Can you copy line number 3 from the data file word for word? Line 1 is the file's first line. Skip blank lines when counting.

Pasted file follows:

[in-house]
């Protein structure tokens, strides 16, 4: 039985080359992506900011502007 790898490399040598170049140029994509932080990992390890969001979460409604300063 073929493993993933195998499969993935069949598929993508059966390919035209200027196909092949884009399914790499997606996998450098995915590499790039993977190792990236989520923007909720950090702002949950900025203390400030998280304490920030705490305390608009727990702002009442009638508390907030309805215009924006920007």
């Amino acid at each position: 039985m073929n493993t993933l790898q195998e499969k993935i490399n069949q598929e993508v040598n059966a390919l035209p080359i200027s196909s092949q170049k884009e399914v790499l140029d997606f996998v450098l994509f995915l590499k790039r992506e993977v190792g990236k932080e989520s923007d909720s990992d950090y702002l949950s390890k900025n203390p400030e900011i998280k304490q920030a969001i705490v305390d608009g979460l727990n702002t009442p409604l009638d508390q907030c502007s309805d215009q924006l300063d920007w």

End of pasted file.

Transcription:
């Amino acid at each position: 039985m073929n493993t993933l790898q195998e499969k993935i490399n069949q598929e993508v040598n059966a390919l035209p080359i200027s196909s092949q170049k884009e399914v790499l140029d997606f996998v450098l994509f995915l590499k790039r992506e993977v190792g990236k932080e989520s923007d909720s990992d950090y702002l949950s390890k900025n203390p400030e900011i998280k304490q920030a969001i705490v305390d608009g979460l727990n702002t009442p409604l009638d508390q907030c502007s309805d215009q924006l300063d920007w």